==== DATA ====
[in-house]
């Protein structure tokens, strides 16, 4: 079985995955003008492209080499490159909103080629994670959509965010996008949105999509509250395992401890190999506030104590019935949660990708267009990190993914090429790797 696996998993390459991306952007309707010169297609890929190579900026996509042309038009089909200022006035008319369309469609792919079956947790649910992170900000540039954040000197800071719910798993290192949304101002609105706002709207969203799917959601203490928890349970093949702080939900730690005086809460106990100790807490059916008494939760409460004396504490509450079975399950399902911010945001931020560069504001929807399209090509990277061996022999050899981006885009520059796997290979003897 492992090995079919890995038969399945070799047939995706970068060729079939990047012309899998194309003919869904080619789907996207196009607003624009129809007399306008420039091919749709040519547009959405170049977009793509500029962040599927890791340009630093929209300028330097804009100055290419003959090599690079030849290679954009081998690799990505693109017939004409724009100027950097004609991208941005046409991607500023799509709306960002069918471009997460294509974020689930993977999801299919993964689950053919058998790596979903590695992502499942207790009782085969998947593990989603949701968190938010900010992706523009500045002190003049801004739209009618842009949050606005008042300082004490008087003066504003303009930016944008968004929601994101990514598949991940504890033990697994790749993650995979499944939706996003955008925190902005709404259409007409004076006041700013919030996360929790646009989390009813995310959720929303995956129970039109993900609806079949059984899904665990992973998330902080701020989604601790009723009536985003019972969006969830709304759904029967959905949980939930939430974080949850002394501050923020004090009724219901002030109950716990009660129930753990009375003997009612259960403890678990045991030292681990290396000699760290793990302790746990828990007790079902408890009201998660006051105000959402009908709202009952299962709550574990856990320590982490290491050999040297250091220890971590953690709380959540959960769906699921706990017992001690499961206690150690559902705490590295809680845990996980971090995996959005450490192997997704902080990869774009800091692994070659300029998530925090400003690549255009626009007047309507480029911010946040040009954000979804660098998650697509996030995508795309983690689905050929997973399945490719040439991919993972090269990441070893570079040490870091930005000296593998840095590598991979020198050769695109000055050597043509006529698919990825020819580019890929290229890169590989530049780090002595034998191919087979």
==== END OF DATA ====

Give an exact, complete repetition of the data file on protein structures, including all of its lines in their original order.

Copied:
[in-house]
């Protein structure tokens, strides 16, 4: 079985995955003008492209080499490159909103080629994670959509965010996008949105999509509250395992401890190999506030104590019935949660990708267009990190993914090429790797 696996998993390459991306952007309707010169297609890929190579900026996509042309038009089909200022006035008319369309469609792919079956947790649910992170900000540039954040000197800071719910798993290192949304101002609105706002709207969203799917959601203490928890349970093949702080939900730690005086809460106990100790807490059916008494939760409460004396504490509450079975399950399902911010945001931020560069504001929807399209090509990277061996022999050899981006885009520059796997290979003897 492992090995079919890995038969399945070799047939995706970068060729079939990047012309899998194309003919869904080619789907996207196009607003624009129809007399306008420039091919749709040519547009959405170049977009793509500029962040599927890791340009630093929209300028330097804009100055290419003959090599690079030849290679954009081998690799990505693109017939004409724009100027950097004609991208941005046409991607500023799509709306960002069918471009997460294509974020689930993977999801299919993964689950053919058998790596979903590695992502499942207790009782085969998947593990989603949701968190938010900010992706523009500045002190003049801004739209009618842009949050606005008042300082004490008087003066504003303009930016944008968004929601994101990514598949991940504890033990697994790749993650995979499944939706996003955008925190902005709404259409007409004076006041700013919030996360929790646009989390009813995310959720929303995956129970039109993900609806079949059984899904665990992973998330902080701020989604601790009723009536985003019972969006969830709304759904029967959905949980939930939430974080949850002394501050923020004090009724219901002030109950716990009660129930753990009375003997009612259960403890678990045991030292681990290396000699760290793990302790746990828990007790079902408890009201998660006051105000959402009908709202009952299962709550574990856990320590982490290491050999040297250091220890971590953690709380959540959960769906699921706990017992001690499961206690150690559902705490590295809680845990996980971090995996959005450490192997997704902080990869774009800091692994070659300029998530925090400003690549255009626009007047309507480029911010946040040009954000979804660098998650697509996030995508795309983690689905050929997973399945490719040439991919993972090269990441070893570079040490870091930005000296593998840095590598991979020198050769695109000055050597043509006529698919990825020819580019890929290229890169590989530049780090002595034998191919087979």